Simmons also acknowledged the expertise of MOAA’s government relations staff: “Your internal analytic capability is of great benefit to us.”
The award, which honors congressional staff members who have made significant contributions to the uniformed services community, is named for Arcari, a retired Air Force officer who led MOAA’s Government Relations Department from 1990 until 2001.
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More than 160 MOAA members — including council and chapter leaders from almost every state and members of the association’s board of directors, staff, Surviving Spouse Advisory Committee, and Currently Serving and Currently Serving Spouse advisory councils — “stormed” Capitol Hill
Wednesday during the association’s annual “Storming the Hill” advocacy event.
Participants specifically focused on two key issues during their meetings with elected officials:
protecting Survivor Benefit Plan-Dependency and Indemnity Compensation (SBP-DIC) benefits for military widows and widowers from the military “widows tax,” and
rejecting disproportional TRICARE fee hikes and plan changes.
Additionally, Hill-stormers provided their legislators detailed informational packets, which contained key takeaways, FAQs, fact sheets, and full-color pamphlets that break down each issue with comprehensive statistics for disproportional TRICARE fee hikes and personal stories of families affected
by the SBP-DIC offset.
Prior to meeting with congressional leaders, Hill-stormers gathered in Alexandria, Va., on Tuesday to learn more about the key issues and meet with their storming teams.
Chair of MOAA’s Board of Directors Gen. Charles T. Robertson Jr., USAF (Ret), opened the briefing by saying how important Storming the Hill is to the association. “In my humble opinion, [it is] the most important day of the year for what we do,” he said. “It gives us our chance to walk over to
Capitol Hill, look our legislators in the eye, [and] ask them for their support on some issues that are critical.”
He thanked the Board of Directors’ Government Relations Committee; Col. Steve Strobridge, USAF (Ret), MOAA’s director of Government Relations; and his team for all of their hard work in preparing for the event. Strobridge then took the stage and began briefing the audience on the SBP-DIC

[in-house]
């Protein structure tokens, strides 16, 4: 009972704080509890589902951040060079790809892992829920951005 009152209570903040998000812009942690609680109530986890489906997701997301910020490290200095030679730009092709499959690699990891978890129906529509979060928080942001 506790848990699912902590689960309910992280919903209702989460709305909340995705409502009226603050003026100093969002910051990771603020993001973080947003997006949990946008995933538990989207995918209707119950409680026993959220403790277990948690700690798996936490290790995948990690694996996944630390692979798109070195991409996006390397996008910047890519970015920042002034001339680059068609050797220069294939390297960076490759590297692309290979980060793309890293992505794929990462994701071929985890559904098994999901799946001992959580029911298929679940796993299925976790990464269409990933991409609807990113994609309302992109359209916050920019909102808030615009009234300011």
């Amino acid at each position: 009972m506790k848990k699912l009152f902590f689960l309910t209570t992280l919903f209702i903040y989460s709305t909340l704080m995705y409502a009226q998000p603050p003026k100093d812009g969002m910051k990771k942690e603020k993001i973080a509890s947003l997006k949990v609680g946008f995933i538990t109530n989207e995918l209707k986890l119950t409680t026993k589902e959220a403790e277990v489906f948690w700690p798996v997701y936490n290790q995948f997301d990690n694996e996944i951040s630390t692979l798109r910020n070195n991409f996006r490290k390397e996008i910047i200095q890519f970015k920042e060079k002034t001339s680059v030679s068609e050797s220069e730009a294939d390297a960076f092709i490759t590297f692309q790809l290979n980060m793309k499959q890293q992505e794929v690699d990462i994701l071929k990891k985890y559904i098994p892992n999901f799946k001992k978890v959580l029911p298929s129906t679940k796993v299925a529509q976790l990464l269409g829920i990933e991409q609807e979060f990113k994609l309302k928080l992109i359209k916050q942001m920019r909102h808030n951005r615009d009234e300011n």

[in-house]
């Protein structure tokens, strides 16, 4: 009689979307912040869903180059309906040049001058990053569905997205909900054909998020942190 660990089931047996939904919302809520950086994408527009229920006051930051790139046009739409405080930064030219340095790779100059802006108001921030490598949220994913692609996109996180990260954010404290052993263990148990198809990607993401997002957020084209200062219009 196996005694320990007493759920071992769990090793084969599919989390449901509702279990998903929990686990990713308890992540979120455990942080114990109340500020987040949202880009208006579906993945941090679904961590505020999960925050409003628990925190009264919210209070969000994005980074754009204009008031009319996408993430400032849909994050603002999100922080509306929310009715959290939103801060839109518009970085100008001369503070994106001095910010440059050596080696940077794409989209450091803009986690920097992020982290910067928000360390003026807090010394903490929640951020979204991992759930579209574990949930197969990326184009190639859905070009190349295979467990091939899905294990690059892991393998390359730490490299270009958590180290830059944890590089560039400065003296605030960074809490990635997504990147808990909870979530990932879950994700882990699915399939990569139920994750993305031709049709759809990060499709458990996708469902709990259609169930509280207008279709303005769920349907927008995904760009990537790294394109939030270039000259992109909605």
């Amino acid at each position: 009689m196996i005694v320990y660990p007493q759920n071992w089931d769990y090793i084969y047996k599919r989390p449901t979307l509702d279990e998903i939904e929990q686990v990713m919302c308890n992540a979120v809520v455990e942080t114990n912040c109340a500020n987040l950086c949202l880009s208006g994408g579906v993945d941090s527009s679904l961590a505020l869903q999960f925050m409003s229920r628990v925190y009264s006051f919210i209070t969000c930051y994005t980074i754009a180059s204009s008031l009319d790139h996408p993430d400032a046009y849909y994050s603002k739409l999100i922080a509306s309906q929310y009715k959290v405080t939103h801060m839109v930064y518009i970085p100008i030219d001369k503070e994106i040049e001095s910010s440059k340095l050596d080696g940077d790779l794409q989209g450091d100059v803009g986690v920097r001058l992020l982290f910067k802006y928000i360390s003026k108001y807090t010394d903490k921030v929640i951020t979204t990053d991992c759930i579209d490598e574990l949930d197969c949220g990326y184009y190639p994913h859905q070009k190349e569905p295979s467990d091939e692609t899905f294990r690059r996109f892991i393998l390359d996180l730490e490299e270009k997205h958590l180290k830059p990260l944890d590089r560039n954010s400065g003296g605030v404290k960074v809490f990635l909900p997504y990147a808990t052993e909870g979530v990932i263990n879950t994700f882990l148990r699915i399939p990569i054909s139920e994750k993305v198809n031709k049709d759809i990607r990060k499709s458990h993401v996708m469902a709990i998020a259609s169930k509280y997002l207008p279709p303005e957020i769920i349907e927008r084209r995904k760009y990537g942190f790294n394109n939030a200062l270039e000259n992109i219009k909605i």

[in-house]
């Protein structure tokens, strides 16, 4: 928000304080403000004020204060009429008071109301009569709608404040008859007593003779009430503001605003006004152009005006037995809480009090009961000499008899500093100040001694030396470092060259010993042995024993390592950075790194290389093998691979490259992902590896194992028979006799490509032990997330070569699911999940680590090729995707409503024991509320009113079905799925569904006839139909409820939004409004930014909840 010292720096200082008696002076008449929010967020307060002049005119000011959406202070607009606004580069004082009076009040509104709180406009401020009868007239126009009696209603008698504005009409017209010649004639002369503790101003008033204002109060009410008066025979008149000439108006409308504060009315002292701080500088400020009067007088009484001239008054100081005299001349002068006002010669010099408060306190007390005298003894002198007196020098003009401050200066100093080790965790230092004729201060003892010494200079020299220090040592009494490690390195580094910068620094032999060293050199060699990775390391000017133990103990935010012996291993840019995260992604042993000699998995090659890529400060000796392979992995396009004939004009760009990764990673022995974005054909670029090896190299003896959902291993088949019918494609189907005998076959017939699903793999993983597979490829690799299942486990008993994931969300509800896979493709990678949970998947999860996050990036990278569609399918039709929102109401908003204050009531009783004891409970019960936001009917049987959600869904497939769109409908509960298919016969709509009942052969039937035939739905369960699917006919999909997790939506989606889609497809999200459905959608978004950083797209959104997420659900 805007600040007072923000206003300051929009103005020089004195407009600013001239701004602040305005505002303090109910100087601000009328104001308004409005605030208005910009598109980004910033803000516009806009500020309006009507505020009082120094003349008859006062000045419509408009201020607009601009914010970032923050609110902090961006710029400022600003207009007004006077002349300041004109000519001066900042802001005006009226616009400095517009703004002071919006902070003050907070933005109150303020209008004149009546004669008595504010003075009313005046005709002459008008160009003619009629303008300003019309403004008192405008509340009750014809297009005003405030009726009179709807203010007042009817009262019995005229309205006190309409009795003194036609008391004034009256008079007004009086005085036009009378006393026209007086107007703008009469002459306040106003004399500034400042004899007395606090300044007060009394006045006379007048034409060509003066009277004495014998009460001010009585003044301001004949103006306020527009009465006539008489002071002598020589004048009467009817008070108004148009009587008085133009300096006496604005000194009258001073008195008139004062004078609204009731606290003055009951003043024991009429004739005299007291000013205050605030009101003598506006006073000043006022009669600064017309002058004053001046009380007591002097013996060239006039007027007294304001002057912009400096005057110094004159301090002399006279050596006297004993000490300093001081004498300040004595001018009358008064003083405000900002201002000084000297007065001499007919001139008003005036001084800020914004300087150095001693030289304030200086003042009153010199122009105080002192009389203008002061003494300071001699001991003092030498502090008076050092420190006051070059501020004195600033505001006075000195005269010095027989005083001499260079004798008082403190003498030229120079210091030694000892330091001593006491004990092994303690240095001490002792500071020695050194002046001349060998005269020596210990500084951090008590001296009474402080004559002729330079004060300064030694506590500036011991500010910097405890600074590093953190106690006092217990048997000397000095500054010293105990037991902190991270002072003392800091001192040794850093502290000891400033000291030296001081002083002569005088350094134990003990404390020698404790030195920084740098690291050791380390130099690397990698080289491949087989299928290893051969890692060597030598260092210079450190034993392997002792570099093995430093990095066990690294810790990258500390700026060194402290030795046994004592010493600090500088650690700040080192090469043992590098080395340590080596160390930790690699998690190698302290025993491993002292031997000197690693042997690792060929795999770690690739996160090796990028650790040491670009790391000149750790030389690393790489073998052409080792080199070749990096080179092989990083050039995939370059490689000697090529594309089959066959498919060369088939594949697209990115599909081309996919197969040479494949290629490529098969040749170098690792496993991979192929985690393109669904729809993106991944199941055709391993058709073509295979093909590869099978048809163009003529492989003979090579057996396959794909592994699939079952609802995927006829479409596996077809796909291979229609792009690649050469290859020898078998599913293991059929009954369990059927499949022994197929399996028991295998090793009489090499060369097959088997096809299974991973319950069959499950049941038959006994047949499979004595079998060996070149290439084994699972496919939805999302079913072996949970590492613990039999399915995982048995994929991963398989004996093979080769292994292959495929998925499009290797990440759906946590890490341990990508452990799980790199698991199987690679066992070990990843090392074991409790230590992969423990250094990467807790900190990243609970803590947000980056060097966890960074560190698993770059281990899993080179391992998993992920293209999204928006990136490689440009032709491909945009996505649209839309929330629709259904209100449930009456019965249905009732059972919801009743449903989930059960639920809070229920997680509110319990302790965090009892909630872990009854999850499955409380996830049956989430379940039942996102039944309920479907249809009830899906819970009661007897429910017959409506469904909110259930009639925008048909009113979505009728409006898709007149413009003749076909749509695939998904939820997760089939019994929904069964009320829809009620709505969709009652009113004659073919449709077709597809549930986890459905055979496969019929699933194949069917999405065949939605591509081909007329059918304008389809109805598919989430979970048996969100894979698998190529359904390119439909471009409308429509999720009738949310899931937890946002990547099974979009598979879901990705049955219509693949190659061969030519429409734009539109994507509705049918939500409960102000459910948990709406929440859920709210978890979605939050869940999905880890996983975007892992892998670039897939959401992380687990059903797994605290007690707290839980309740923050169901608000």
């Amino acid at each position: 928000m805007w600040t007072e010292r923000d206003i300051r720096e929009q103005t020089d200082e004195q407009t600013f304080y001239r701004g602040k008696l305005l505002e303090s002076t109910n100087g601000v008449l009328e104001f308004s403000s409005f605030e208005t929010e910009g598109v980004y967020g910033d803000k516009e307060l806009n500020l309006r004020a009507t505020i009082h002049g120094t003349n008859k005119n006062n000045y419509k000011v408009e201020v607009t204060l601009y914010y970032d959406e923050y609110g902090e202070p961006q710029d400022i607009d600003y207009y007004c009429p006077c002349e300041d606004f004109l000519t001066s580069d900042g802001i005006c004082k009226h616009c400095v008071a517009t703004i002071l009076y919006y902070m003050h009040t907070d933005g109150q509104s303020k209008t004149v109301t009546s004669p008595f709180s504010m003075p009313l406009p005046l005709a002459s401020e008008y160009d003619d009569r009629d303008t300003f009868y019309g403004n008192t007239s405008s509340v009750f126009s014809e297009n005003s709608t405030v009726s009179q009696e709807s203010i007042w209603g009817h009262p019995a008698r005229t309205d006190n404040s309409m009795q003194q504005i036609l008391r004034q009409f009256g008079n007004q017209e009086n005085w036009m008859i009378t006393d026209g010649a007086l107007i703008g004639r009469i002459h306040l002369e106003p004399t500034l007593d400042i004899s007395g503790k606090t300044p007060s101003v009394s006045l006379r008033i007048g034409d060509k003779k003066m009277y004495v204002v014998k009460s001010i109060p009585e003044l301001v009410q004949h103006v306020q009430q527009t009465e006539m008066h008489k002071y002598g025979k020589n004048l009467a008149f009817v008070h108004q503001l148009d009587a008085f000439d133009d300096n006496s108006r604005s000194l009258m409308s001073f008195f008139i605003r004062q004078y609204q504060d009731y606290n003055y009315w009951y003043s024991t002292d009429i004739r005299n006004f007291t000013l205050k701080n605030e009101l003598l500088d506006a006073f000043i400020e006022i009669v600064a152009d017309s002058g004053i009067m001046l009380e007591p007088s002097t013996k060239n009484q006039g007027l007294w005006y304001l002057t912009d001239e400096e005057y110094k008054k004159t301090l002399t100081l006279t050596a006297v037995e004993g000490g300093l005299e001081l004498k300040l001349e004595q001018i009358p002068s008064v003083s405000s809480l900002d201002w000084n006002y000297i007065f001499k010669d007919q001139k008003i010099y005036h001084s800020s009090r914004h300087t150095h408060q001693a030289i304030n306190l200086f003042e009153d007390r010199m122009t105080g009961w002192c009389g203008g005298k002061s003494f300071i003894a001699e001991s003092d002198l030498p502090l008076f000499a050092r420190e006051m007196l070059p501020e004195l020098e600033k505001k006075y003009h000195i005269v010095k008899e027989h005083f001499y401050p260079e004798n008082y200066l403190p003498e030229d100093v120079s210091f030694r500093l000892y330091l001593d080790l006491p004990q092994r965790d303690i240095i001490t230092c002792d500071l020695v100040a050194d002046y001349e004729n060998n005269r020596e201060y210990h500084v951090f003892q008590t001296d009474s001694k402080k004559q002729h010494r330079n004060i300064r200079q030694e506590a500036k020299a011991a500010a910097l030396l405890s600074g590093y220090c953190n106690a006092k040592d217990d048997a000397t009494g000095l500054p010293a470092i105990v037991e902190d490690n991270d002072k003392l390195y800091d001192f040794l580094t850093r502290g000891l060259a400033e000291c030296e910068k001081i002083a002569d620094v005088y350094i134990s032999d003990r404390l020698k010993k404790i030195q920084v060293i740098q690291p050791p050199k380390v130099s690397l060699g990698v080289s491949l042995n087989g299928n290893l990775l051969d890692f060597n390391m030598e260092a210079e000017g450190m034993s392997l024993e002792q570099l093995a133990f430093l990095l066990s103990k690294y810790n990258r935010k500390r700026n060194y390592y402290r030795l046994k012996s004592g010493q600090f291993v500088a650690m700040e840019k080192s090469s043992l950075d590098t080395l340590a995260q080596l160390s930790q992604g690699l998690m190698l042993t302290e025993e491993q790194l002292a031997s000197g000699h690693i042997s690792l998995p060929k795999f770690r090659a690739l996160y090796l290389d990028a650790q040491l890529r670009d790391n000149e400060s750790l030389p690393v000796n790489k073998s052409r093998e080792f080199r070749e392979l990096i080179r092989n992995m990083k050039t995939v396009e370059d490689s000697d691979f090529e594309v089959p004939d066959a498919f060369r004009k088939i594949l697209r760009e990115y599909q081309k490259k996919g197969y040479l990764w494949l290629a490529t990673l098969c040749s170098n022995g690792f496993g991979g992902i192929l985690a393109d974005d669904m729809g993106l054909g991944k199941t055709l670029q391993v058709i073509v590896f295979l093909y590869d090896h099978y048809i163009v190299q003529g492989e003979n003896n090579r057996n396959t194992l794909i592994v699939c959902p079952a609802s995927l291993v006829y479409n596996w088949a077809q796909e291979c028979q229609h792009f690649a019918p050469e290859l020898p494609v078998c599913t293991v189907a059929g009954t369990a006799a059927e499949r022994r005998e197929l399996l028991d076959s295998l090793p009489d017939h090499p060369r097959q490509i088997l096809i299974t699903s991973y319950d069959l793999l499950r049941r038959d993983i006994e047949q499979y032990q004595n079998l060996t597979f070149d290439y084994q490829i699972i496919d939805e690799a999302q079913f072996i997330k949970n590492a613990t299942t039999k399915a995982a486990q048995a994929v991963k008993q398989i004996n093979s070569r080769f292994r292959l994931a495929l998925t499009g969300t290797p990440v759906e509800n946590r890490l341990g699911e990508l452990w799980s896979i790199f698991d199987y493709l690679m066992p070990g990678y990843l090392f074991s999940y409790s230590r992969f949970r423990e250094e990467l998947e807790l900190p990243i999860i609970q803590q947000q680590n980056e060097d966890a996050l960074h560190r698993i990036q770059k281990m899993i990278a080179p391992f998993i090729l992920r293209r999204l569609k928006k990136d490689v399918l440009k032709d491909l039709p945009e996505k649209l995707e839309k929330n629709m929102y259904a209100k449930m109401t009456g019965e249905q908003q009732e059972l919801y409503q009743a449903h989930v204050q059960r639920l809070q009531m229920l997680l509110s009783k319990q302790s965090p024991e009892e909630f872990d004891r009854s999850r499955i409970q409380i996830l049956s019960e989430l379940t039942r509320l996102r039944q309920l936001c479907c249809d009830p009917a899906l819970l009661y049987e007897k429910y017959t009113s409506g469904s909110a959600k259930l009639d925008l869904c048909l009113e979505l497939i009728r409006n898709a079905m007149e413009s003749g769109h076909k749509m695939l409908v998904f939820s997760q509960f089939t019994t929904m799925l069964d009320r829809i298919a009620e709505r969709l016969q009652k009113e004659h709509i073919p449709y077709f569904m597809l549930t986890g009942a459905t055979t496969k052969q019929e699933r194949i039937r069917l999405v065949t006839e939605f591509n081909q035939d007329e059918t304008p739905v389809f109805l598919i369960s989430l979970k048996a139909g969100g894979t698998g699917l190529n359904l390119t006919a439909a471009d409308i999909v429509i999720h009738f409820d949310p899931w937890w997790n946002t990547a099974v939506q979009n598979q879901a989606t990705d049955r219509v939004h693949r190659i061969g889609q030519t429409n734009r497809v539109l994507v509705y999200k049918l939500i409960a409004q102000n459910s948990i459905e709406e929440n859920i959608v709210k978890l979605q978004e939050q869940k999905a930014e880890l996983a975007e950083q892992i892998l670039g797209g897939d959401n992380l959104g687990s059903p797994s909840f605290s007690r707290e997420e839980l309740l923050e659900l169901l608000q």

offset and TRICARE fee hikes.
This year, MOAA used social media and a Thunderclap campaign to inspire those who could not be present at the Capitol to contact their elected officials. Thunderclap uses social media platforms like Twitter and Facebook to mass-share a message in order to raise additional awareness about a
cause. Members “storming” from home were asked to contact their elected officials and ask them to oppose disproportional TRICARE fee hikes, cosponsor H.R. 1594 or S. 979 in order to repeal the SBP-DIC offset, or cosponsor H.R. 4519 that would extend the Special Survivor Indemnity Allowance.
Joe Wilson (R-S.C.) is welcomed by MOAA Chairman, Gen.
Charles T. Robertson Jr., USAF (Ret). (Photo by Steve Barrett)
Watch a video of the event
Keynote speaker Rep. Joe Wilson (R-S.C.), chair of the House Armed Services Committee’s Subcommittee on Emerging Threats and Capabilities, recounted the scope of recent advocacy efforts led by MOAA council and chapter leaders during a speech at the Council President’s Dinner Wednesday, April 13.
“What a difference [MOAA] makes,” he reflected. “You … made the difference in regard to my service as chairman … on very important issues related to military health care. [People] came before our committee and [testified] that the military health care costs were eating the budget alive. MOAA … brought it to my
attention that [on the contrary,] military health care costs were flat.”
Wilson went on to praise MOAA’s Storming the Hill activities in Washington earlier that day, noting particularly “the information you provided — the inserts that you gave us with graphs and charts.” He added, “This is a Congress that needed to see things in print.”
He then highlighted MOAA’s efforts to preserve TRICARE benefits: “On the TRICARE issues, you gave us information that we’ll be able to work with, and we’ll be able to fight. … You came at the right time; you give us the right information. … It really [gives] us an ability to promote military families, which is what